History of Hymns: "Star-Child"
Shirley Erena Murray
The Faith We Sing, No. 2095
go-between of God,
love-Child, Christ Child,
heaven's lightning rod,
This year, let the day arrive
when Christmas comes
for everyone alive!*
United Methodist Bishop Joel Martínez once said, "each generation must add its own stanza to the great hymn of the church." This is especially true of songs of the Incarnation. We cannot rely only on the Christmas carols of the past, but must ask ourselves, what does the God who came to earth in a human form mean for us today?
New Zealander Shirley Erena Murray (b. 1931), one of the most accomplished living hymn writers in the English language, answers this question with a poignant text set to a beautiful melody by Carlton Young (b. 1926). The text "Star-Child, earth-Child" (1994) has a New-Age sound to it at first, but a closer examination of the words reveals a song rooted in Christian and human reality.
Shirley Murray, the wife of Presbyterian minister John Murray, studied Classics and French at the University of Otago in Dunedin in the far south of the lower island, where she was granted an M.A. with Honors. Her career has included experience as a teacher, researcher, and radio hymn program producer.
She began to write hymns in the 1970s to undergird the theology of her husband's progressive theology and the work of Amnesty International. The first independent publication of her hymns was In Every Corner, Sing (1987), a collection that featured many themes that she would continue to develop. Fellow New Zealander and hymn writer, Colin Gibson highlights these themes: "The search for peace, justice and human rights, inclusiveness, the honoring of women and the feminine element in spirituality, celebration of the natural world and the New Zealand environment, a call to social responsibility and a life of faith lived out with compassion and hopefulness."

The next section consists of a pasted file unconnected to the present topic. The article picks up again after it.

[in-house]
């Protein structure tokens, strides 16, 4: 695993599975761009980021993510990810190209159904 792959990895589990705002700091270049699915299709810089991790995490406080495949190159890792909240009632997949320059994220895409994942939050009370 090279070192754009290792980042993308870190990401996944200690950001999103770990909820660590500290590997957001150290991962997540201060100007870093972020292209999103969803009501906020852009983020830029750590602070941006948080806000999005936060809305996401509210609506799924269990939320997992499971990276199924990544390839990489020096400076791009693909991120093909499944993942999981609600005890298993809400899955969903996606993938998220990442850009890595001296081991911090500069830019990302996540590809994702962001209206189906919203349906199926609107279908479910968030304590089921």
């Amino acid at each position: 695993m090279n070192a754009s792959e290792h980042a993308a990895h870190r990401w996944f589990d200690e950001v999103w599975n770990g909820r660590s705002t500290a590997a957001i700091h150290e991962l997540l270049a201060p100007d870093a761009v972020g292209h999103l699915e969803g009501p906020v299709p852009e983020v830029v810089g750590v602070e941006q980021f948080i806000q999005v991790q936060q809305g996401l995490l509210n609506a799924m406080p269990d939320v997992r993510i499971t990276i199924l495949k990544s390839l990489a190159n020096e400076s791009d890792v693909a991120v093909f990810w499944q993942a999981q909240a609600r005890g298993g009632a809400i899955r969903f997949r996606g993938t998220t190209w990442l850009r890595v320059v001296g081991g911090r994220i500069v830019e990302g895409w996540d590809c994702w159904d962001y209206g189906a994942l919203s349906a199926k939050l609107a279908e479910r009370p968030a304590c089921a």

Charles Dickens' Christmas Carol and Hallmark greeting cards may condition us to view Christmas sentimentally. The Christmas trees in our lovely sanctuaries and homes may subtly reshape our thinking in ways that might almost suggest that the Son of God was born in a cozy rural bed and breakfast accompanied by a Walt Disney assortment of cuddly farm animals.
While I do not wish to play Scrooge during this season of wonder and hope, our songs should include those that remind us that there are many among us for whom the joy of Christmas has never been experienced.
Ms. Murray achieves this message through a series of short descriptive modifiers before "child." In very economical language she catalogues children of all ages and stations of life: "street child, beat child," "hurt child, used child," "grown child, old child," "sad child, lost child."
All of these children are created in the image of the "Star-Child, earth-Child" of stanza one and the "Hope-for-peace Child" of stanza five. The refrain, "This year, let the day arrive," is a petition for the presence of the "Christ Child" for "everyone alive."
Carlton Young's musical setting captures the lyrical quality and warmth of a traditional Christmas carol. The beautiful melody becomes a vehicle for singing a message that fits our generation's stanza -- a worthy contribution to the great hymn of the church.
Since the turn of the century, Shirley Murray’s awards and honors are numerous, including the New Zealand Order of Merit (2001) and an Honorary Fellow of the Royal School of Church Music (2006). Her hymn "God, in your grace" was chosen as the theme song for the IX Assembly of the World Council of Churches in Porto Alegre, Brazil (2006), and she has been honored as a Fellow of the Hymn Society in the United States and Canada (2009).